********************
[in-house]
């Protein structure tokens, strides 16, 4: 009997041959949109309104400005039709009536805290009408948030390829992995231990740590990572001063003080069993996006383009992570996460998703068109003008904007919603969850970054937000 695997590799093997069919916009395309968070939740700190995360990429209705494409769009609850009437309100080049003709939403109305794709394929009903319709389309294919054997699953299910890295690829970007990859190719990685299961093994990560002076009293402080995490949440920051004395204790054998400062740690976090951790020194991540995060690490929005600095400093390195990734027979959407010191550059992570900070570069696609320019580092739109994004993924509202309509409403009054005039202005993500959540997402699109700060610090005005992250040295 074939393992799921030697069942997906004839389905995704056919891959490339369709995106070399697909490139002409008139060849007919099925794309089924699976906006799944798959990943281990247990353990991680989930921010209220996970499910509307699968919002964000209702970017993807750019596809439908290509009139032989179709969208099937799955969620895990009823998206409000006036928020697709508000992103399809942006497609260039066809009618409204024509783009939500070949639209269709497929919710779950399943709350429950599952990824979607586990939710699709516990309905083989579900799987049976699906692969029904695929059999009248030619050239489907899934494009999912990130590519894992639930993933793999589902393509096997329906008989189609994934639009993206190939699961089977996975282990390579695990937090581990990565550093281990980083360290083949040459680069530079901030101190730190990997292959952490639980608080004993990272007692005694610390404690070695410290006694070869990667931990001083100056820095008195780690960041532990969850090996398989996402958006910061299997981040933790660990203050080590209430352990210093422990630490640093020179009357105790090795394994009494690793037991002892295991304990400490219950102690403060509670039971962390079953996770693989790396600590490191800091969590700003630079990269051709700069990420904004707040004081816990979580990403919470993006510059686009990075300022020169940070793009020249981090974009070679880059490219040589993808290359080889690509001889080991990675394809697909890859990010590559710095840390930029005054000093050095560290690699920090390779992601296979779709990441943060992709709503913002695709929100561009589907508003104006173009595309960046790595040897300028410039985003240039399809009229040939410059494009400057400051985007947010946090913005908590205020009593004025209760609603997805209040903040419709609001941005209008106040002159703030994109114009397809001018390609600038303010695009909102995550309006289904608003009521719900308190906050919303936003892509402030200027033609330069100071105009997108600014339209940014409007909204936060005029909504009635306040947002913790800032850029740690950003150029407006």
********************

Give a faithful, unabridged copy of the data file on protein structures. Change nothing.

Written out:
[in-house]
């Protein structure tokens, strides 16, 4: 009997041959949109309104400005039709009536805290009408948030390829992995231990740590990572001063003080069993996006383009992570996460998703068109003008904007919603969850970054937000 695997590799093997069919916009395309968070939740700190995360990429209705494409769009609850009437309100080049003709939403109305794709394929009903319709389309294919054997699953299910890295690829970007990859190719990685299961093994990560002076009293402080995490949440920051004395204790054998400062740690976090951790020194991540995060690490929005600095400093390195990734027979959407010191550059992570900070570069696609320019580092739109994004993924509202309509409403009054005039202005993500959540997402699109700060610090005005992250040295 074939393992799921030697069942997906004839389905995704056919891959490339369709995106070399697909490139002409008139060849007919099925794309089924699976906006799944798959990943281990247990353990991680989930921010209220996970499910509307699968919002964000209702970017993807750019596809439908290509009139032989179709969208099937799955969620895990009823998206409000006036928020697709508000992103399809942006497609260039066809009618409204024509783009939500070949639209269709497929919710779950399943709350429950599952990824979607586990939710699709516990309905083989579900799987049976699906692969029904695929059999009248030619050239489907899934494009999912990130590519894992639930993933793999589902393509096997329906008989189609994934639009993206190939699961089977996975282990390579695990937090581990990565550093281990980083360290083949040459680069530079901030101190730190990997292959952490639980608080004993990272007692005694610390404690070695410290006694070869990667931990001083100056820095008195780690960041532990969850090996398989996402958006910061299997981040933790660990203050080590209430352990210093422990630490640093020179009357105790090795394994009494690793037991002892295991304990400490219950102690403060509670039971962390079953996770693989790396600590490191800091969590700003630079990269051709700069990420904004707040004081816990979580990403919470993006510059686009990075300022020169940070793009020249981090974009070679880059490219040589993808290359080889690509001889080991990675394809697909890859990010590559710095840390930029005054000093050095560290690699920090390779992601296979779709990441943060992709709503913002695709929100561009589907508003104006173009595309960046790595040897300028410039985003240039399809009229040939410059494009400057400051985007947010946090913005908590205020009593004025209760609603997805209040903040419709609001941005209008106040002159703030994109114009397809001018390609600038303010695009909102995550309006289904608003009521719900308190906050919303936003892509402030200027033609330069100071105009997108600014339209940014409007909204936060005029909504009635306040947002913790800032850029740690950003150029407006």